A Tunnel in the Sky

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The Protectorate Trilogy
by Megan E. O'Keefe

Reviewed by Galen Strickland
Posted May 21, 2019
Edits & Addenda on June 27 & 30, & July 5, 2021

Velocity Weapon / Chaos Vector / Catalyst Gate

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I received an e-ARC of Velocity Weapon from Net Galley in exchange for an honest review. The first title in a series with the collective name of The Protectorate will be released in three weeks, June 11, 2019. It is science fiction, verging on space opera. Ms. O'Keefe's earlier books, none of which I have read, are steampunk fantasy. It boasts an intricate plot and fast pace, with quite a few suprising twists along the way. My only criticisms would be minor, nothing that hinders the flow of the story to any extent.

Ada Prime is but one of many stations maintained across the galaxy by the Protectorate, all served by their proprietary transfer stations, known as Casamir Gates. Ada Prime is at war with another planet within its star system. The Protectorate does not share its technological secrets with non-Prime worlds, although it does allow others to utilize its gates to transfer goods and people from system to system. Due to the limitations of the gate technology, Icarion is not able to have a gate of their own, since they are too close to their sun. They have had to accept the Protectorate's word on that, so while they aren't able to force information out of Prime as to how they can have their own gate, they have been hard at work developing faster propulsion systems for their own ships so they can bypass the gates. In the first chapter we meet Prime Gunnery Sergeant Sanda Greeve, as she wakes from an evacuation pod on the otherwise uncrewed Icarion ship The Light of Berossus. The ship's AI, which prefers to be addressed as Bero, informs her the war is over, and that it has been 230 years since the Battle of Dralee.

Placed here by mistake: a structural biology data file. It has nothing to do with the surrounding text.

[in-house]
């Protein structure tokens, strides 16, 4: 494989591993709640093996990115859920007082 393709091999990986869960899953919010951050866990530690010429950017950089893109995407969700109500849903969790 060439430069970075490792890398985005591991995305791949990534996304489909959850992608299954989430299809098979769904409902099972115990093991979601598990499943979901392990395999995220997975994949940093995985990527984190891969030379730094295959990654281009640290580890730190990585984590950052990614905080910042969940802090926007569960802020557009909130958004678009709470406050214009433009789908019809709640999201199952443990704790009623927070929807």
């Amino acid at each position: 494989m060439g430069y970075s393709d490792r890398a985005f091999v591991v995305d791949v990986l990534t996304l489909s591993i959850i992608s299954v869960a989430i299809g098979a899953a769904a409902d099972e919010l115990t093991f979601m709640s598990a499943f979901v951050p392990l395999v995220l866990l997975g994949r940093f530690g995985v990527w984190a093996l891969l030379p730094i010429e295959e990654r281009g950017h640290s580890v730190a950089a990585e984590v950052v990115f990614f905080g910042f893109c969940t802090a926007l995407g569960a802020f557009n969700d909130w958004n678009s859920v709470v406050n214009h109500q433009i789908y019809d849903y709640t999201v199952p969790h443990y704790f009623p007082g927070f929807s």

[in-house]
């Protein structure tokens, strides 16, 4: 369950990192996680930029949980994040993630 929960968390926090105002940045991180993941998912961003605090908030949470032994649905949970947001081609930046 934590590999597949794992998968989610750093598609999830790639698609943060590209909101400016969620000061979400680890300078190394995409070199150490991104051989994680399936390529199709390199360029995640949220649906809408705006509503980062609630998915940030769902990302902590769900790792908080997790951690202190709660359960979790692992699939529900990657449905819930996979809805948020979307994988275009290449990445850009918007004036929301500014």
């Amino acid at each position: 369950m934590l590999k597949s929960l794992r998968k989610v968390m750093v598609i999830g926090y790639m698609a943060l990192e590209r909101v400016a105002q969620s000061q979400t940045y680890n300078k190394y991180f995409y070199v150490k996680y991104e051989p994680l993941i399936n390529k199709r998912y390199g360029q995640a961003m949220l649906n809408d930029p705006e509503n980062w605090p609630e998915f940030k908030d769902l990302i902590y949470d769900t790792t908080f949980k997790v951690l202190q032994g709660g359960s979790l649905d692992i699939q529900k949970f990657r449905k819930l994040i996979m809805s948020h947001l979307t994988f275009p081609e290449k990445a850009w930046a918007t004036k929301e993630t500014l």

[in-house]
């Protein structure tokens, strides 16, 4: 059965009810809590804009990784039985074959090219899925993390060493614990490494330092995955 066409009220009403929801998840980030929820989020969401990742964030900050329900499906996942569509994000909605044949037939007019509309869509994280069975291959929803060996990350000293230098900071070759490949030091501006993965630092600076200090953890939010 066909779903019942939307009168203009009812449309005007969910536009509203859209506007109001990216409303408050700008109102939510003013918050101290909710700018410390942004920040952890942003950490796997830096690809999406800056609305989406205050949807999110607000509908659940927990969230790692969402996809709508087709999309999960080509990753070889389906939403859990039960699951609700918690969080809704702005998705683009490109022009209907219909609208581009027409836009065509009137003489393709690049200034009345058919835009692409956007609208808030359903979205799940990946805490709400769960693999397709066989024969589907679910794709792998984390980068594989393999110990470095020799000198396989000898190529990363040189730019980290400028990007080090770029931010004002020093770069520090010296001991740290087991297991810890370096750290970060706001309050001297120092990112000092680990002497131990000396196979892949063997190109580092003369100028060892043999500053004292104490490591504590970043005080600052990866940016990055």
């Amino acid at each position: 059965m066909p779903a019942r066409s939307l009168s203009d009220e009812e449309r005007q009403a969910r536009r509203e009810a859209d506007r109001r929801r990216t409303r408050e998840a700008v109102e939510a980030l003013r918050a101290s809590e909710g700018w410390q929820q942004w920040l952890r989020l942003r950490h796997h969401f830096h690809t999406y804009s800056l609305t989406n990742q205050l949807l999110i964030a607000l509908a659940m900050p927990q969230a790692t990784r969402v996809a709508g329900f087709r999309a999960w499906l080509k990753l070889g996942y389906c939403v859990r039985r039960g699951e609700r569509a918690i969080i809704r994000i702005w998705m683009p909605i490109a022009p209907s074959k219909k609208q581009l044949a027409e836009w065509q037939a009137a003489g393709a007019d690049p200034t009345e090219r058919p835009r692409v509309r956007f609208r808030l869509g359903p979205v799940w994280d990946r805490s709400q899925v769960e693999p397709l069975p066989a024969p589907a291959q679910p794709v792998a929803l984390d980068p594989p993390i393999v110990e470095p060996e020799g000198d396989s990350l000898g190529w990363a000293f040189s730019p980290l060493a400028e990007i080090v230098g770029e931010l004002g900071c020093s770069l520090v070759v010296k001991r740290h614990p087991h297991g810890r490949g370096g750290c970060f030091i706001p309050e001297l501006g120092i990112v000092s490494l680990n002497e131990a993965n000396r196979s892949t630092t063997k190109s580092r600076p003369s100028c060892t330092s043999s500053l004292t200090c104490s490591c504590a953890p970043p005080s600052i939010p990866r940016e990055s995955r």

Flashback to Prime Year 3541, to the graduation day of Sanda's younger brother Biran from Keeper Academy. Keepers protect the secrets of Prime's technologies. The upper echelon of Keepers, sort of like our military's Chiefs of Staff, are the Protectorate. During the commencement ceremony word comes of the Icarion attack near the moon Dralee. Over the chaotic weeks and months that follow, mainly from his tireless efforts to gain information on the status of his sister, Biran maneuvers himself into the position of Speaker, liason between the Protectorate and the general population. He has made mistakes, and it's possible he is being set up to fail, but he is supported by a mentor. Protector Lavaux had emigrated from another system, is independently wealthy, and tends to act independently as well. Biran wants to believe his sister is still alive, but even if not he thinks it likely other of their troops could be recoverable in their evacuation pods around Dralee. Lavaux has his own ship, and he recruits Biran and several other of the Protectorate to investigate, although it becomes clear he has an agenda of his own. The other Protectors want a full evacuation of Ada Prime and Keep Station, as well as the destruction of the Casamir Gate, since they fear a massive new weapon Icarion has developed, known as the Fibon Protocol, but the evacuation is forestalled by Lavaux's actions. Chapters alternate between the two timelines as Sanda works to build a rapport with Bero, and the earlier efforts of Biran to find her.